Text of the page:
My daughter turned one a few weeks ago. I went back to the submission I made to this site when she was just two weeks old. It brought back a lot of happy emotions to recall my little newborn and how she came into this world, but it also conjured up a lot of negative emotions.
I felt ashamed. I read the text, and the more I read the more it reeked of self-righteousness, like I knew all the answers. Arrogance.
It’s amazing how much can change in one year. One year. Twelve months.
I’ve learned to let go of a few of things. A lot of judgement. I still judge, but I like to think that it’s a lot less than it used to be. I’ll give you some examples.
I used to think that people who opted for disposables were lazy and hurting the environment. Guess what? I’ve used disposables.
I used to think poorly of parents if I saw them out with their baby late at night. “Why, surely that baby needs to be in bed,” I used to say to myself. Funny how easy it is to judge parents when you’ve never had a baby yourself…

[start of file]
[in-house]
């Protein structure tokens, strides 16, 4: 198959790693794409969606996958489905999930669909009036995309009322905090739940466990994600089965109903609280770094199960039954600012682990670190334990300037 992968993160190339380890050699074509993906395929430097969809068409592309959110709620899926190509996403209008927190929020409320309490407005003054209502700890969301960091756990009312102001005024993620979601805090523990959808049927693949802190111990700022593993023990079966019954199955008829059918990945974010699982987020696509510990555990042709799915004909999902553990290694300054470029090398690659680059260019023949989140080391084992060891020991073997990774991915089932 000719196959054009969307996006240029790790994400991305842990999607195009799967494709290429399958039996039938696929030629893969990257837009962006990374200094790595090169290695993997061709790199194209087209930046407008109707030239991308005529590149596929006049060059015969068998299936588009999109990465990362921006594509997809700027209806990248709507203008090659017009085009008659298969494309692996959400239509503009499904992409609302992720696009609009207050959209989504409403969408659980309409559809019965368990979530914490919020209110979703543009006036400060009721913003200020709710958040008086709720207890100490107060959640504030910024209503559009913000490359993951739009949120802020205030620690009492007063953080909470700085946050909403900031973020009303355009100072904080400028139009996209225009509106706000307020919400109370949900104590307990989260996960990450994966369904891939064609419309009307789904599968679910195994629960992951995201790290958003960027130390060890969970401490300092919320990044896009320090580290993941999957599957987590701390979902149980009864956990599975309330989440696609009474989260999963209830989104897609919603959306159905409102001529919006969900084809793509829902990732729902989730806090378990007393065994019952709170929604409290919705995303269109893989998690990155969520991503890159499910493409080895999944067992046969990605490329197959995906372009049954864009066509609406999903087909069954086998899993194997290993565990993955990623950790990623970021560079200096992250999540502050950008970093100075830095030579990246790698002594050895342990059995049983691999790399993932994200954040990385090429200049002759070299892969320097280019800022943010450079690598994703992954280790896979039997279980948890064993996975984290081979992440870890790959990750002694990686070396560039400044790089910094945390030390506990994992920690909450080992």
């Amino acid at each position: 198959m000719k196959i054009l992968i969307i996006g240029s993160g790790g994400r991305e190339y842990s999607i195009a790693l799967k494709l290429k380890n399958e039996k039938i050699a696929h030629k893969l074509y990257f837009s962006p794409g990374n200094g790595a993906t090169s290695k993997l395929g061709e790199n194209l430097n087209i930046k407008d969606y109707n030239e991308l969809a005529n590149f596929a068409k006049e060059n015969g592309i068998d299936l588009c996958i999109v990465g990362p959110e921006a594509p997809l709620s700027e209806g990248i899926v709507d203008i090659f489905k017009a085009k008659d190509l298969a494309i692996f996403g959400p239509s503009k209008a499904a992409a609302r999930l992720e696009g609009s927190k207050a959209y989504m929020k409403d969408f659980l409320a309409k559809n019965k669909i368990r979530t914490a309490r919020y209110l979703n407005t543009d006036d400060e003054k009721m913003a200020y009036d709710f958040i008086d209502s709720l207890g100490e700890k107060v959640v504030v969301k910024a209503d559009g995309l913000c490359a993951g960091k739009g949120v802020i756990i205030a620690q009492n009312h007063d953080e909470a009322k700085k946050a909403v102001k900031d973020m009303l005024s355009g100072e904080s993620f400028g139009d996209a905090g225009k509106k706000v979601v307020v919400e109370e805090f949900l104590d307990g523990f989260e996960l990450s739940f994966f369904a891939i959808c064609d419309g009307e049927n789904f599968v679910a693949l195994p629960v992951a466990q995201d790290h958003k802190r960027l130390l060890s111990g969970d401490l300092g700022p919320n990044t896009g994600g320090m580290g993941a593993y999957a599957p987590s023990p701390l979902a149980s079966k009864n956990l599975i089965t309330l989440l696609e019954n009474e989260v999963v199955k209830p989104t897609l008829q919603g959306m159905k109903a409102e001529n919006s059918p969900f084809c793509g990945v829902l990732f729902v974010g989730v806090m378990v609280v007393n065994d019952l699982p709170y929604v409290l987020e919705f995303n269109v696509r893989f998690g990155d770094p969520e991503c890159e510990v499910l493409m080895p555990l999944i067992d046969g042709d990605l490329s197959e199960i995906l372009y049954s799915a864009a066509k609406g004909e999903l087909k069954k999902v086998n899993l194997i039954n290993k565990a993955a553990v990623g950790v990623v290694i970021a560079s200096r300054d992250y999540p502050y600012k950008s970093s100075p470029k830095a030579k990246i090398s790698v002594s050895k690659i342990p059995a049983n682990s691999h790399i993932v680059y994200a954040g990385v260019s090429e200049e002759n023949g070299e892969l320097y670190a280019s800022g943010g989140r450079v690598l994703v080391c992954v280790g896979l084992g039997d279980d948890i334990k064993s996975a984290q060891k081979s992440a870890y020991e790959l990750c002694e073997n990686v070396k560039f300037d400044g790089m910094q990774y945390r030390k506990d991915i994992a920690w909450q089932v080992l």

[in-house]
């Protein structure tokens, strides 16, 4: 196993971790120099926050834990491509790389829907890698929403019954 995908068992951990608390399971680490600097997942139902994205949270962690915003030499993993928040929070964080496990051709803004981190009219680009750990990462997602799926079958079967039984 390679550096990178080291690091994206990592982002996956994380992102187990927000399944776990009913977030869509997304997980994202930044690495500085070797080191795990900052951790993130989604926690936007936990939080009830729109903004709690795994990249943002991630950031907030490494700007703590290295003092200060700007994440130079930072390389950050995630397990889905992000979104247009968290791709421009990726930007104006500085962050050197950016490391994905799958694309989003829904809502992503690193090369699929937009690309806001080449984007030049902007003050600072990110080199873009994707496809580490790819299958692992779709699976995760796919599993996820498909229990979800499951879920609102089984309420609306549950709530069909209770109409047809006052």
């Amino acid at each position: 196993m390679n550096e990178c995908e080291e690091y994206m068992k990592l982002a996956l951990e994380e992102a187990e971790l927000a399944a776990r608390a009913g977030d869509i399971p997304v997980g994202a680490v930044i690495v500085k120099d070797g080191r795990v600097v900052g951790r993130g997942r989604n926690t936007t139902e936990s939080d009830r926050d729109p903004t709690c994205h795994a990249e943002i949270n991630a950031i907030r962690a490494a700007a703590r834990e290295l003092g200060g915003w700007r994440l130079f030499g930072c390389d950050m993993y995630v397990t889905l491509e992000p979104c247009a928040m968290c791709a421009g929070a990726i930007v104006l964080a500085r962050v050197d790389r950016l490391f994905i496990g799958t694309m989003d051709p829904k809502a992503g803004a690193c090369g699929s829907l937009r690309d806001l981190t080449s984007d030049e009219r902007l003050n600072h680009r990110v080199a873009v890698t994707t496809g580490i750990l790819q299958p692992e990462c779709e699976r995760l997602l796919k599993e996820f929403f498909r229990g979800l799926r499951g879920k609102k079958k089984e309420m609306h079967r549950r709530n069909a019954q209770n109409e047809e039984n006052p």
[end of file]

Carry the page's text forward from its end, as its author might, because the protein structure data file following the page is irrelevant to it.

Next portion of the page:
I used to look down on women who didn’t breastfeed, like they were intentionally not giving the best to their babies, but then I realized that, first of all, it’s none of my business, and second of all, all moms out there are trying their best. Do I wish there were more initiatives to educate pregnant women on the benefits of breastfeeding and help new mothers breastfeed? Sure. But do I think everyone is like me and adores breastfeeding? No (and this is something I had to learn).
I’m beginning to realize that judging people only perpetuates criticism and arrogance.
Now that my daughter is past one year and still breastfeeding, I’ve begun to receive criticism from people around me. Suggestive words. Harsh looks. “You’re still breastfeeding?!” they ask. “Even during the DAY?!” they prod.
It’s not that I’ve stopped caring about things. I’m simply “letting go” of a few things. You want to judge me? Go ahead, that’s your prerogative. But I’m not going to reciprocate those negative feelings. I’m not going to waste my energy, my time, thinking badly about you and making assumptions about your life when I could be playing or snuggling with my daughter.
Thank you, Bonnie, for creating this site. It’s a great resource and I love reading people’s stories.
And just for fun, here’s a picture of my stretch-marked belly one-year postpartum. I’m sort of indifferent to my stretch marks now, whereas before I was upset to look in the mirror and see them.